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What are the steps in a California probate case?

Not all families and heirs must go through probate in California, so understanding whether or not probate is required in your case is the first step in estate administration. If you determine that probate is required, the California courts provide a series of steps for the process.

First, within 30 days of death, the will custodian must take the original document to probate court and send a copy to the estate executor. The will custodian is the person who is in possession of the original, signed will at the time of death. Because the timing is important, individuals will want to entrust wills to a professional provider or to a trusted family member or friend.

Next, someone must petition the court to start a probate case. The petition must be filed with the court overseeing the county where the deceased resided. Because you need more than a single form to file this petition, the California Court recommends seeking third-party, professional assistance with this step.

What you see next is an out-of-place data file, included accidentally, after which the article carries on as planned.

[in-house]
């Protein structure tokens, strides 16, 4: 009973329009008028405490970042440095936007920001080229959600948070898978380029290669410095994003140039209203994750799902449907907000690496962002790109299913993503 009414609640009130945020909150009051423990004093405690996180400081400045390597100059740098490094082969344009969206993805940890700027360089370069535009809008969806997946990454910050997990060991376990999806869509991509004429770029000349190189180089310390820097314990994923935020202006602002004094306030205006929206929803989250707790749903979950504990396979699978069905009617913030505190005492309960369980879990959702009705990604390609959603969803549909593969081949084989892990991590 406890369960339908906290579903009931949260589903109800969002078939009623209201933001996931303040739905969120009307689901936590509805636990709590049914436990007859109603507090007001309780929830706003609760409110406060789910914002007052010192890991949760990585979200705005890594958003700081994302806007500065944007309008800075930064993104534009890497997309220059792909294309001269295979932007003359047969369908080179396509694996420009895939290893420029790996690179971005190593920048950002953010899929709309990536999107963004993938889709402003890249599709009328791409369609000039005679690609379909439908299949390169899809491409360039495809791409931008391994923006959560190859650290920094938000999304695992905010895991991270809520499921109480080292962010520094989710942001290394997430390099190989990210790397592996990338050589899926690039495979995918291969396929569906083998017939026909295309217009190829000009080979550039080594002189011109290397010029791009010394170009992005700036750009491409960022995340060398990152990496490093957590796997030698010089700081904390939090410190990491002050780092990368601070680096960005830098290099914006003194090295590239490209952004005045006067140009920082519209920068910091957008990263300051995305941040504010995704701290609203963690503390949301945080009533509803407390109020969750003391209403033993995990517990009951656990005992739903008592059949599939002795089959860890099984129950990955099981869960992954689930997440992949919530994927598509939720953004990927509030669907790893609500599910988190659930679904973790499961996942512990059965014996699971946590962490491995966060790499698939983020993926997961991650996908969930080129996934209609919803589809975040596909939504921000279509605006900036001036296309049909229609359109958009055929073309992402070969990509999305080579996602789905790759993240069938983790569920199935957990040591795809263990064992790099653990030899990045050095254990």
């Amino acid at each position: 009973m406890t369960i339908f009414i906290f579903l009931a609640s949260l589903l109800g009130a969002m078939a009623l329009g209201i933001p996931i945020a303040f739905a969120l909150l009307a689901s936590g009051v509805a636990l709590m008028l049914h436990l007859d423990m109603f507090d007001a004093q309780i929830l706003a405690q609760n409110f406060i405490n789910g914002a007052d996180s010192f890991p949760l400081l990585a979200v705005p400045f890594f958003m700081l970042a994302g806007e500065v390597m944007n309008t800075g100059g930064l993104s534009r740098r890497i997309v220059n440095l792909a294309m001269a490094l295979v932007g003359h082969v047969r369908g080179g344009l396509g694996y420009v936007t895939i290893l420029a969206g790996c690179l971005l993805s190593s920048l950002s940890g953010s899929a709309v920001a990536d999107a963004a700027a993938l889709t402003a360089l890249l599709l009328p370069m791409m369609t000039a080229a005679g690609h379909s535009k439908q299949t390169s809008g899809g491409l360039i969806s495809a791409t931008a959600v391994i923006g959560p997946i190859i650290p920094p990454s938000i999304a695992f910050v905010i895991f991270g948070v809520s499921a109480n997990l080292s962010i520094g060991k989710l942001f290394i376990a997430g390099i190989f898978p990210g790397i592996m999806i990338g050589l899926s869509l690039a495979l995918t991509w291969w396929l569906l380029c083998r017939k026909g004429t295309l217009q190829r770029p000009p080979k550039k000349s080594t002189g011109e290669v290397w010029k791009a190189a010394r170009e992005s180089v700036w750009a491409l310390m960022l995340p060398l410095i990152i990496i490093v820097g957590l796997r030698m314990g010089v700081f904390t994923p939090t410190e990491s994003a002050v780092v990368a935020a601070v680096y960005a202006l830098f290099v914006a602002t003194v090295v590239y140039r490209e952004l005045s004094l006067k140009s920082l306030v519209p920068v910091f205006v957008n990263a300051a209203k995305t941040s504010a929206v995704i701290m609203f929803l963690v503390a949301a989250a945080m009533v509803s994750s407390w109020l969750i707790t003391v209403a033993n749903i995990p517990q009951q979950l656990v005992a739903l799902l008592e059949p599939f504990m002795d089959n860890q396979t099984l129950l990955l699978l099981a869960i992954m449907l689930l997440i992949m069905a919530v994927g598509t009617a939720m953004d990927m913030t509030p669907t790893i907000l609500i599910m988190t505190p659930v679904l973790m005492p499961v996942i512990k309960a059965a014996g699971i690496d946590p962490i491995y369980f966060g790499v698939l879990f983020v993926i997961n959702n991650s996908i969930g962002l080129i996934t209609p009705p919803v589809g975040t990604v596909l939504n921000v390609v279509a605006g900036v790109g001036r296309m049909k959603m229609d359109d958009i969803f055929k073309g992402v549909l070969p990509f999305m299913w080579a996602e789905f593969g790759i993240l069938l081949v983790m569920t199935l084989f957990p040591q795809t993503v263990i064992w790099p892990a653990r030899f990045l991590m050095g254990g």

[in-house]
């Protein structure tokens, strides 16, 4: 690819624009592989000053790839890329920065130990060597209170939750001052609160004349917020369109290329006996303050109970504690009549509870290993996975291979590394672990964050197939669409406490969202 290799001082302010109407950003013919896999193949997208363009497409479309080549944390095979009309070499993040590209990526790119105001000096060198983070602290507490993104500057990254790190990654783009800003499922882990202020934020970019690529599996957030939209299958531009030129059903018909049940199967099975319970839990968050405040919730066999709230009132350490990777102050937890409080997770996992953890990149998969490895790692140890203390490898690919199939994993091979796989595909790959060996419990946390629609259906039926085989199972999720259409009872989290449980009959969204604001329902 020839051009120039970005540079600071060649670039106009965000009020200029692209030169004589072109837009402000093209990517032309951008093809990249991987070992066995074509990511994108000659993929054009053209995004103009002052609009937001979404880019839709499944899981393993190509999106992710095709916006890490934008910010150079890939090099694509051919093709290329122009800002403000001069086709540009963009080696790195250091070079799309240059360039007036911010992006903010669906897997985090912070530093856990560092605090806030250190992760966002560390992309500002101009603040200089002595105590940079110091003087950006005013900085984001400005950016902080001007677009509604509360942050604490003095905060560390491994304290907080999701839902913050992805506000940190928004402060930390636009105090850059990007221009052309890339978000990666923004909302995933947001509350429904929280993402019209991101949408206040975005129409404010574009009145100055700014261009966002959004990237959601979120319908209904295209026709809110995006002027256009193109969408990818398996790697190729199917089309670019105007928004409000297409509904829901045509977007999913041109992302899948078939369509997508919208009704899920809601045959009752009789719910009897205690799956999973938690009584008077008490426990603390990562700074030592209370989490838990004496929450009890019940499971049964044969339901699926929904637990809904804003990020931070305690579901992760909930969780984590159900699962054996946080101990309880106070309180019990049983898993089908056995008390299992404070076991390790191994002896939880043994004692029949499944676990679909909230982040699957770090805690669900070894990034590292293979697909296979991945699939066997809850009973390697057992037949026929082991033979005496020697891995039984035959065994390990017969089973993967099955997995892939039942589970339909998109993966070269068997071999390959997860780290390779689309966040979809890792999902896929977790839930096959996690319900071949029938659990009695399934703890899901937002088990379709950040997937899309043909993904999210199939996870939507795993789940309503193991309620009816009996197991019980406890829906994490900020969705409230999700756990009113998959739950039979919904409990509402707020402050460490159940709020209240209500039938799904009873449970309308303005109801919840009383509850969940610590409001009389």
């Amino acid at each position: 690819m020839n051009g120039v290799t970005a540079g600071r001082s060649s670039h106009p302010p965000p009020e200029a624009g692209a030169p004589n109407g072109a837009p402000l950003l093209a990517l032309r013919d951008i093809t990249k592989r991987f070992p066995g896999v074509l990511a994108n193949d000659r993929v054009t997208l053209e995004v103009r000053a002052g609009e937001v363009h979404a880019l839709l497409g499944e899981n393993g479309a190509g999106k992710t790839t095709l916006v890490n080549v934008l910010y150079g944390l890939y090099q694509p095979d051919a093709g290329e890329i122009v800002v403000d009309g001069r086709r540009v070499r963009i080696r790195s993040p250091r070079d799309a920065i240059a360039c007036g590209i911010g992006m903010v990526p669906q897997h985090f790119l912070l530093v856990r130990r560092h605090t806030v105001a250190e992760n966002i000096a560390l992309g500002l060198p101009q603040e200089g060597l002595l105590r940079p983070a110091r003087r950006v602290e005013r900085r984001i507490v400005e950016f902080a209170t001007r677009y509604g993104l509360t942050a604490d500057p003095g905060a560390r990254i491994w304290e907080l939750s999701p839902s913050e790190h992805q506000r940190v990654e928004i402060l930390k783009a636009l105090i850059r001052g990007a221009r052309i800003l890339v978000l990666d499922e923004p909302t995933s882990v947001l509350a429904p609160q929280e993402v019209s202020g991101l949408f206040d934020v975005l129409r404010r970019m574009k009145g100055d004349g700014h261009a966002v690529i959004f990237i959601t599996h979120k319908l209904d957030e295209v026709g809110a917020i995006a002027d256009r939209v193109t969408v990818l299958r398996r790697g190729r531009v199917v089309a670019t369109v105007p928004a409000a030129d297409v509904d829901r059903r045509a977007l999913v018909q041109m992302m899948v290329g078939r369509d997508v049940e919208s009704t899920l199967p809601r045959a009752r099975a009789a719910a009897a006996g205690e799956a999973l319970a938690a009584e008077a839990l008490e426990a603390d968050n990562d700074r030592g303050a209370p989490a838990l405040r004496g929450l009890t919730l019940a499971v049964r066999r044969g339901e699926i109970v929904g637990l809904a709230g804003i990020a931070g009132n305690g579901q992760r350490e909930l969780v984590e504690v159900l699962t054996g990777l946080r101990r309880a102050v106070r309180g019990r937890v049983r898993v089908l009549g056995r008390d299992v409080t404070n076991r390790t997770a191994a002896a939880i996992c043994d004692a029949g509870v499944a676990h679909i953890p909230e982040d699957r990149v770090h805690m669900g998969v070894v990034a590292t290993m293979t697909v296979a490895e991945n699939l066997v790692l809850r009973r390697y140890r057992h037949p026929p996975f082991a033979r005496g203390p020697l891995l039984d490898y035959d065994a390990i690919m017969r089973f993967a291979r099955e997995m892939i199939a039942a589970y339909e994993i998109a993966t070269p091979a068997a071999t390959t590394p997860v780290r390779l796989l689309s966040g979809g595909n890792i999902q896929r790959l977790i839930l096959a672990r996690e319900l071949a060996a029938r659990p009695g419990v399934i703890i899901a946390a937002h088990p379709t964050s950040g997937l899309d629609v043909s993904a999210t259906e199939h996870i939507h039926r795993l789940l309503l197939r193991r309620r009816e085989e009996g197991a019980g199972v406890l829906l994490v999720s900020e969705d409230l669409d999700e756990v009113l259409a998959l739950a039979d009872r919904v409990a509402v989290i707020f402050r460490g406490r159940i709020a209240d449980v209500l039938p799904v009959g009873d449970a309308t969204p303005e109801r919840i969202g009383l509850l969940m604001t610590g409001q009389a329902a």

Once a probate case is started, a hearing is set. The person who petitioned for the case must also notify anyone with a possible right to the estate about the hearing. Notification must be done in writing, but the petitioner himself or herself cannot mail the notice. The notice must also be placed in the newspaper. All of the paperwork and notifications will be reviewed before the hearing moves forward.

During the hearing process, the court will review estate documents and make decisions about how property should be distributed. By creating appropriate estate documents, you can help ensure that the court's decisions are aligned with your wishes.

Source: California Courts, "Steps to Take If the Case Belongs in Probate Court," accessed June 19, 2015

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